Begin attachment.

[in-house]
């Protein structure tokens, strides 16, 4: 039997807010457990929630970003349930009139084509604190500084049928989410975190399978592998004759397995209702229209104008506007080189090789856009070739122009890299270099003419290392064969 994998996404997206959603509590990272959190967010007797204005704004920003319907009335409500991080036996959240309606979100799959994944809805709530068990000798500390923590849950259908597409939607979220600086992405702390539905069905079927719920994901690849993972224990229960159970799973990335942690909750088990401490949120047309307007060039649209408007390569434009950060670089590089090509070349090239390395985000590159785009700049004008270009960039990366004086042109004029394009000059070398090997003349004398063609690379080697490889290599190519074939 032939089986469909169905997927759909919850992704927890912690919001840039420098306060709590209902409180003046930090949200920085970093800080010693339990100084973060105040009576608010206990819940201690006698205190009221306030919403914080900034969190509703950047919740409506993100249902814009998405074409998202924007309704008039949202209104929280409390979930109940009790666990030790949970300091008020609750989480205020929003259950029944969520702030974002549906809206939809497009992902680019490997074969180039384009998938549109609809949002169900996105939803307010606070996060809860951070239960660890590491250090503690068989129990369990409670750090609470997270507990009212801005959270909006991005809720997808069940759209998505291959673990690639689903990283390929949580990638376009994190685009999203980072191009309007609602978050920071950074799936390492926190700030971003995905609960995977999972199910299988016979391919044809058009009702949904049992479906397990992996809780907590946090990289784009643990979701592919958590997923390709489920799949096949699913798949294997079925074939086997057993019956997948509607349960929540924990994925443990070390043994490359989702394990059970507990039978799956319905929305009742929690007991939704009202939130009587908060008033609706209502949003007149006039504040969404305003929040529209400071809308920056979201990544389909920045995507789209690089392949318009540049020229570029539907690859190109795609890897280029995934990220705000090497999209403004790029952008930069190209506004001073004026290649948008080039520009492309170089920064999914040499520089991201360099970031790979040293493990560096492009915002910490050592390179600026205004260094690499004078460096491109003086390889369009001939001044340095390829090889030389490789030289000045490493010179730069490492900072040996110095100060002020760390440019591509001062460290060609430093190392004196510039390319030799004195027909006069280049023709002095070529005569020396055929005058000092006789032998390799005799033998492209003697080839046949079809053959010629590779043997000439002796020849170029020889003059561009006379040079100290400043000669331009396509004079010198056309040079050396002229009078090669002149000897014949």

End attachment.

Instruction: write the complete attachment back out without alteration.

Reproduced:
[in-house]
């Protein structure tokens, strides 16, 4: 039997807010457990929630970003349930009139084509604190500084049928989410975190399978592998004759397995209702229209104008506007080189090789856009070739122009890299270099003419290392064969 994998996404997206959603509590990272959190967010007797204005704004920003319907009335409500991080036996959240309606979100799959994944809805709530068990000798500390923590849950259908597409939607979220600086992405702390539905069905079927719920994901690849993972224990229960159970799973990335942690909750088990401490949120047309307007060039649209408007390569434009950060670089590089090509070349090239390395985000590159785009700049004008270009960039990366004086042109004029394009000059070398090997003349004398063609690379080697490889290599190519074939 032939089986469909169905997927759909919850992704927890912690919001840039420098306060709590209902409180003046930090949200920085970093800080010693339990100084973060105040009576608010206990819940201690006698205190009221306030919403914080900034969190509703950047919740409506993100249902814009998405074409998202924007309704008039949202209104929280409390979930109940009790666990030790949970300091008020609750989480205020929003259950029944969520702030974002549906809206939809497009992902680019490997074969180039384009998938549109609809949002169900996105939803307010606070996060809860951070239960660890590491250090503690068989129990369990409670750090609470997270507990009212801005959270909006991005809720997808069940759209998505291959673990690639689903990283390929949580990638376009994190685009999203980072191009309007609602978050920071950074799936390492926190700030971003995905609960995977999972199910299988016979391919044809058009009702949904049992479906397990992996809780907590946090990289784009643990979701592919958590997923390709489920799949096949699913798949294997079925074939086997057993019956997948509607349960929540924990994925443990070390043994490359989702394990059970507990039978799956319905929305009742929690007991939704009202939130009587908060008033609706209502949003007149006039504040969404305003929040529209400071809308920056979201990544389909920045995507789209690089392949318009540049020229570029539907690859190109795609890897280029995934990220705000090497999209403004790029952008930069190209506004001073004026290649948008080039520009492309170089920064999914040499520089991201360099970031790979040293493990560096492009915002910490050592390179600026205004260094690499004078460096491109003086390889369009001939001044340095390829090889030389490789030289000045490493010179730069490492900072040996110095100060002020760390440019591509001062460290060609430093190392004196510039390319030799004195027909006069280049023709002095070529005569020396055929005058000092006789032998390799005799033998492209003697080839046949079809053959010629590779043997000439002796020849170029020889003059561009006379040079100290400043000669331009396509004079010198056309040079050396002229009078090669002149000897014949």